Why The Last of Us Doesn’t Deserve GOTY

Since its debut trailer at the 2011 Video Game Awards, The Last of Us has enjoyed disproportionately positive press and anticipation, despite the fact Sony and Naughty Dog didn't show any gameplay video or explain the game's mechanics and style. All we knew at the time was that the game's setting was a post-apocalyptic America infested with zombie-like spore-infected human mutations while a man and young girl struggle to survive the horrific chaos. Despite the lack of any real, palpable information about the game, the press and internet fan base went wild. In the months that followed, The Last of Us easily sailed into its subsequent release riding upon the back of effusive positive coverage and universal praise. There was never any doubt that this title would yield review scores in the high 9s and 10s given that the pre-release previews of the game read more like positive reviews. Naughty Dog seems to be infallible in the eyes of so many who cover video games on the internet and it isn't a surprise that many have selected The Last of Us as their Game of the Year.

After completing The Last of Us, I was left in a state of incredulity and consternation. Believing the game would be something more like Silent Hill and Resident Evil, I was anticipating the game's release with cautious optimism. I am not one to fall for ubiquitous hype, and I reserve judgment until I actually play a game for myself. Initially with The Last of Us, I wanted to be drawn into its world and game mechanics, but in the end, I came out of the experience feeling empty and only superficially entertained. I found the game to be average – it was boring in places, lacking any real appeal or likeability, and it was fundamentally flawed. At best, the game is good, not great, and it most certainly doesn't deserve the distinction of Game of the Year.
Why The Last of Us Doesn't Deserve GOTY


This Game is Not “Realistic”

I don't know what I would do if I heard this argument one more time. Let's put aside the game's premise that the world has experienced an event that has begun changing human beings into feral plants, and let's look at some of the specifics of the game's story, systems, and features.

Just because The Last of Us has some of the best voice acting and motion-capture technology seen in a video game, this doesn't mean the game is more realistic as a result; in fact, the contrary is true. The believability of the voice acting and physical performances are subverted by the abounding uncanny valley effect seen in every cutscene. Realistic animations are quickly supplanted by robotic, artificial looking animations; affective facial expressions sometimes appear permanently affixed to the character, a phenomenon most noticeable upon the transition from cutscene to in-game character models. For example, did anyone ever notice how Joel's in-game model's expression made him appear to be in a perpetual state of constipation? Because Naughty Dog opted to remove any semblance of levity in The Last of Us, choosing instead to take the game way too seriously, these minor foibles became major detractors to the game's immersive quality. I laughed almost every time I noticed Joel's strained, grizzled facial expression.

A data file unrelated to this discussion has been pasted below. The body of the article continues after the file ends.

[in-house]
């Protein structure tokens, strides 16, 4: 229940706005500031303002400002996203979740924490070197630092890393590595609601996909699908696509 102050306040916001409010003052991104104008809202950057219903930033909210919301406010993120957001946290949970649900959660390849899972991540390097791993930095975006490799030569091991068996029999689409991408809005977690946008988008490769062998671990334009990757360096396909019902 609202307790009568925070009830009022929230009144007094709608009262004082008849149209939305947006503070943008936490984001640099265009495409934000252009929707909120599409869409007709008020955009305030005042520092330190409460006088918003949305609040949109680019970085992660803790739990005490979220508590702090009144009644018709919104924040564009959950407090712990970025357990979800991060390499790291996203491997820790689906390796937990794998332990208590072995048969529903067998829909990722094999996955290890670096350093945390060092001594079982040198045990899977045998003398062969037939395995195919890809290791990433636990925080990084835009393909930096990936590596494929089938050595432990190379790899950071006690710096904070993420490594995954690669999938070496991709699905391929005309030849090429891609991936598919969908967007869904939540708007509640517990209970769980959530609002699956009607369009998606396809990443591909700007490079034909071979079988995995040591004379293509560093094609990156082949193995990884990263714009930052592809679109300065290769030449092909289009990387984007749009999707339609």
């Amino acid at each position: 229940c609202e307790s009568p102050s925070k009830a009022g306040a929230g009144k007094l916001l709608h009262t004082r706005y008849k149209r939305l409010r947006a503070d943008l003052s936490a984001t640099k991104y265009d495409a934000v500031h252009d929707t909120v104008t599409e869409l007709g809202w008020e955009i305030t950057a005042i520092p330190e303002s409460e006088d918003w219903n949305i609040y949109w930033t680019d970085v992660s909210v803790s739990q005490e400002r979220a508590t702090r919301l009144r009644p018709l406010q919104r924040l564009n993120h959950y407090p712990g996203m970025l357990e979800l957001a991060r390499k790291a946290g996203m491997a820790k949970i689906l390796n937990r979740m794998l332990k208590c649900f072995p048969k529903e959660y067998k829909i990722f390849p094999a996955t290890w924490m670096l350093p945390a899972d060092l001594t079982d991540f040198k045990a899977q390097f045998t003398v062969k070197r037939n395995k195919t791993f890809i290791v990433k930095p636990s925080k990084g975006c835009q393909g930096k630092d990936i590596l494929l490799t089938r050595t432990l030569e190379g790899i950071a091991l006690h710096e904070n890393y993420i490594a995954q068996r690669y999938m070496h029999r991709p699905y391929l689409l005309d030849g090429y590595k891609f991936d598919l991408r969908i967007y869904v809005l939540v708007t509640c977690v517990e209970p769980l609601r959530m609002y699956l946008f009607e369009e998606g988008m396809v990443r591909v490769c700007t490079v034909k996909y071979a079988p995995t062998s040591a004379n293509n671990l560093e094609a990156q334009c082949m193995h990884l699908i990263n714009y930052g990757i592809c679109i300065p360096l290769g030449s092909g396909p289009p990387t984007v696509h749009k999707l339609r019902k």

Doesn't anyone think that one of the first things a grown man would do in the face of an apocalyptic world filled with monsters would be to learn how to shoot a gun accurately? Apparently after 20 years, the notion of learning how to shoot a gun straight never occurred to Joel. I found the game controls in The Last of Us to be problematic; they were slow and exhibited a little lag, and the constant figure eight Joel would make while aiming a gun relegated gun-play to an almost detrimental mechanic. I died almost every time I tried to dispatch a Clicker using a pistol. Also, ammo is so rare that even carrying a gun seemed unnecessary. I understand that Naughty Dog was trying to enhance the game's “realism” by disempowering the player for the purpose of heightening the game's tension, but when you are the same company who has demonstrated technical excellence with the Uncharted series, this only sounds like a convenient excuse to explain away mediocre design. One final thought regarding the game's shooting mechanics: did anyone else notice when Joel was hanging upside-down after being caught in a trap, that he suddenly had unlimited ammo while trying to defend Ellie from the Clicker and Infected onslaught? Realistic? I think not.